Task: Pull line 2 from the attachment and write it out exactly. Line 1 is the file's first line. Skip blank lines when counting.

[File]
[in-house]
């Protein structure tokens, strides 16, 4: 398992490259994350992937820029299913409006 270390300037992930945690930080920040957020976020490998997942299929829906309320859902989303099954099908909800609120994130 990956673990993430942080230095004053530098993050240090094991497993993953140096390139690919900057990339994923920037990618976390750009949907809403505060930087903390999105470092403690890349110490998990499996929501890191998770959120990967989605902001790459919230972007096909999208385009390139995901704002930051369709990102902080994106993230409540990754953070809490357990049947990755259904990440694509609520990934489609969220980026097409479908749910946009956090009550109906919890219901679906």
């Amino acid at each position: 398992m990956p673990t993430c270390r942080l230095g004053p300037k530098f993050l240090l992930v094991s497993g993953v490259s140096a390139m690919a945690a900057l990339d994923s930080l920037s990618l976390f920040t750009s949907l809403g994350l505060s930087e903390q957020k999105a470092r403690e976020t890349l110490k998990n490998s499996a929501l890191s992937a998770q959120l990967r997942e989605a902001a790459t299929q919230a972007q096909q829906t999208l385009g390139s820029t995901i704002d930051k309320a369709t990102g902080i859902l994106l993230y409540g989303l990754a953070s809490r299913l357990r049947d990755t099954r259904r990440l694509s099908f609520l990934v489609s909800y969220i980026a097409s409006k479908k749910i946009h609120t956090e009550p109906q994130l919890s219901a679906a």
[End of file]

């Protein structure tokens, strides 16, 4: 398992490259994350992937820029299913409006 270390300037992930945690930080920040957020976020490998997942299929829906309320859902989303099954099908909800609120994130 990956673990993430942080230095004053530098993050240090094991497993993953140096390139690919900057990339994923920037990618976390750009949907809403505060930087903390999105470092403690890349110490998990499996929501890191998770959120990967989605902001790459919230972007096909999208385009390139995901704002930051369709990102902080994106993230409540990754953070809490357990049947990755259904990440694509609520990934489609969220980026097409479908749910946009956090009550109906919890219901679906």